# Why Victor must not know which tunnel Peggy chooses?

In the classic description of Zero Knowledge Proof of Knowledge, Victor must wait outside the entrance to the cave while Peggy goes to the fork and choose a side. It's only once Peggy has entered a tunnel and is out of view that Victor comes at the fork and shout the side he wants her to come out from.

I am wondering why this setup is necessary for the proof to really be Zero Knowledge.

Let's try a much simpler experiment. Victor and Peggy walk together down the primary tunnel until the fork. Peggy goes alone in one side and come out the other. Victor did not hear the secret to open the door, but he is now convinced that she knows it. Peggy presented a proof of her knowledge without Victor learning anything apart the fact that Peggy has this knowledge.

Why is this simple setup not enough to model ZKPK?

Here are some hypotheses that I'm working with:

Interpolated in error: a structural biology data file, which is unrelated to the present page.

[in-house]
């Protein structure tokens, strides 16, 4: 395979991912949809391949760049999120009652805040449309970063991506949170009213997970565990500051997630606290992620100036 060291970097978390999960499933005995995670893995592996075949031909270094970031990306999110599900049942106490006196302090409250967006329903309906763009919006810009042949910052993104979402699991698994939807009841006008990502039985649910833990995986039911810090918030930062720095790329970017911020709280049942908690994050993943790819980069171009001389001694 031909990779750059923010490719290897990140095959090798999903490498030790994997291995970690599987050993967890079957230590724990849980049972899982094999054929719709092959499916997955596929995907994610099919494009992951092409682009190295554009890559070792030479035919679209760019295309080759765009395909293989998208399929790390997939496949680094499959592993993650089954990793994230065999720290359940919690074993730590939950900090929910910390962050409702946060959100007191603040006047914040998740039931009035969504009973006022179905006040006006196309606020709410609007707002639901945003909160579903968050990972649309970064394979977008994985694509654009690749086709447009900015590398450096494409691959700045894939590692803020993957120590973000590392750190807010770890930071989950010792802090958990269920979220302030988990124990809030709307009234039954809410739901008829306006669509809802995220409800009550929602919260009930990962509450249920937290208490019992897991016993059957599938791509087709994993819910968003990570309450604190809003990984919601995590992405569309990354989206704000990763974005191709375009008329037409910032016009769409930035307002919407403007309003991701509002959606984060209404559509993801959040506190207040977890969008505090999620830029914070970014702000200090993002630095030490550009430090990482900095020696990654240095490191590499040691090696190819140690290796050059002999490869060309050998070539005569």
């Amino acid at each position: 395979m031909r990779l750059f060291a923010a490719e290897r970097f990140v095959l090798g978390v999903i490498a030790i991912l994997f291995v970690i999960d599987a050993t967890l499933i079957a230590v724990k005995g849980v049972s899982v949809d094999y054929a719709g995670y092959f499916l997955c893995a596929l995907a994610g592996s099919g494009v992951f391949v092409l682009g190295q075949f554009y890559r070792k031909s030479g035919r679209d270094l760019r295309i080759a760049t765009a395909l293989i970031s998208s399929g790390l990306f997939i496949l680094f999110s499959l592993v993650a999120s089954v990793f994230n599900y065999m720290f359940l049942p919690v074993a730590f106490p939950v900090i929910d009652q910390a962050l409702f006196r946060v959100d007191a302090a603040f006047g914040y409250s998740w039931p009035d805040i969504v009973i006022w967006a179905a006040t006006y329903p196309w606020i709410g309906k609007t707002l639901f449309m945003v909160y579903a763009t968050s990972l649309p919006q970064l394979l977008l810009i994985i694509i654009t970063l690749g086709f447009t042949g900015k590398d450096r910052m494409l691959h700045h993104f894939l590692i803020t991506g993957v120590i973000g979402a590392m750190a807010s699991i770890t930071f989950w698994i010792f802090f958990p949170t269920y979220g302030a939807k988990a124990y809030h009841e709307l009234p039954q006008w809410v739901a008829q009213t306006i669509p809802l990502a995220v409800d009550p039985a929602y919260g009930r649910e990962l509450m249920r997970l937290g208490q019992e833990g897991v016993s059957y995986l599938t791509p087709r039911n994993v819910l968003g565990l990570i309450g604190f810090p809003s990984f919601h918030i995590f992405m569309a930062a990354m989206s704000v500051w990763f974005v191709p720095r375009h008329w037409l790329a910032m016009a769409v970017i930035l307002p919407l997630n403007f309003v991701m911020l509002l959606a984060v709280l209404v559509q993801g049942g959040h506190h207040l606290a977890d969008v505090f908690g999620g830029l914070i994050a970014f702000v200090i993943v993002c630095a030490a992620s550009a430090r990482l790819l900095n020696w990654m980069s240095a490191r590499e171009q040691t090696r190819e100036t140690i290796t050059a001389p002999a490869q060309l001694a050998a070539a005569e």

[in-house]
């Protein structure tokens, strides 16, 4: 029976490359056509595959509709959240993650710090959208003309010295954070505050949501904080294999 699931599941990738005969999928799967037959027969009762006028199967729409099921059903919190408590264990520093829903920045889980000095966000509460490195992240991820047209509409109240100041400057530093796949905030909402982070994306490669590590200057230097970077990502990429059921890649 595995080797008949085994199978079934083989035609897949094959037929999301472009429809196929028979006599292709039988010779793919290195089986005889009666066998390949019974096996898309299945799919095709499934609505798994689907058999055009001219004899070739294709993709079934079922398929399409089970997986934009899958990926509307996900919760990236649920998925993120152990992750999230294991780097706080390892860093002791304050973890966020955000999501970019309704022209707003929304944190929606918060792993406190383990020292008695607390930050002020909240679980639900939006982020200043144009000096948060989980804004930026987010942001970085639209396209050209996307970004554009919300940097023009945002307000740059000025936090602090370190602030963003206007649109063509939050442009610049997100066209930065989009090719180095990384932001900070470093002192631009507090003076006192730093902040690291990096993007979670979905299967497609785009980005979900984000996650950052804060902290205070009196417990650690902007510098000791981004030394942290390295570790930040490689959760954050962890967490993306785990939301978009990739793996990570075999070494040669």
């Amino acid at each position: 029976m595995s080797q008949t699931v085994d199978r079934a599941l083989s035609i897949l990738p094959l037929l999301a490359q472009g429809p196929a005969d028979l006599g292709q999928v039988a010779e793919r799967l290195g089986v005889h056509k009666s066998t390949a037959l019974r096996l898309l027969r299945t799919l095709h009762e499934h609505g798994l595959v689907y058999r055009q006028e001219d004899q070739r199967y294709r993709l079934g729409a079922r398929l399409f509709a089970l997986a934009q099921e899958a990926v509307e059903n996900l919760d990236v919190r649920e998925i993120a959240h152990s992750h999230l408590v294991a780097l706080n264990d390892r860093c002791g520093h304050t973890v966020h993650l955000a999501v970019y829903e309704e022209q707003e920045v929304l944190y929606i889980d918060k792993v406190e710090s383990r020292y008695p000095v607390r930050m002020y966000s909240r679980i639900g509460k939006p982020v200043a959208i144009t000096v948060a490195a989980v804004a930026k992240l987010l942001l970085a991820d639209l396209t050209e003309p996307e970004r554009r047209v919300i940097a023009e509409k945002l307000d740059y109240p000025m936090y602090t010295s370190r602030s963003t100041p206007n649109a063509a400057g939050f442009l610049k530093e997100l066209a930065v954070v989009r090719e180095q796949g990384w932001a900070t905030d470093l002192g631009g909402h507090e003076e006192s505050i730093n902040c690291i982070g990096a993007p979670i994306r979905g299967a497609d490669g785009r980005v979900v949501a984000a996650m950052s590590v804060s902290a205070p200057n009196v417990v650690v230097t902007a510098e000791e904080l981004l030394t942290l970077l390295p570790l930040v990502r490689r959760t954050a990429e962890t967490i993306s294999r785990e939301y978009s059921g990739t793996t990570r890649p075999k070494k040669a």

1. The analogy is crafted this way to model the fact that the attacker would always have a probability of $p=0.5$ to guess the correct answer during the interactive proof. If Victor sees Mallory enter the tunnel and not come out the other side he will instantly know that Mallory does not know the secret. To model a setup closer to reality, the indirection is added so that Mallory can fake knowledge half the time.

2. The analogy is crafted this way to make a point that Victor does not know some part of the mechanism. In our case, the door in fact only opens in one way, and once Peggy is at the door, she only uses her knowledge half the time. Maybe this is to model a mathematical aspect of the proof. I am dissing this one out but I've seen mentioned.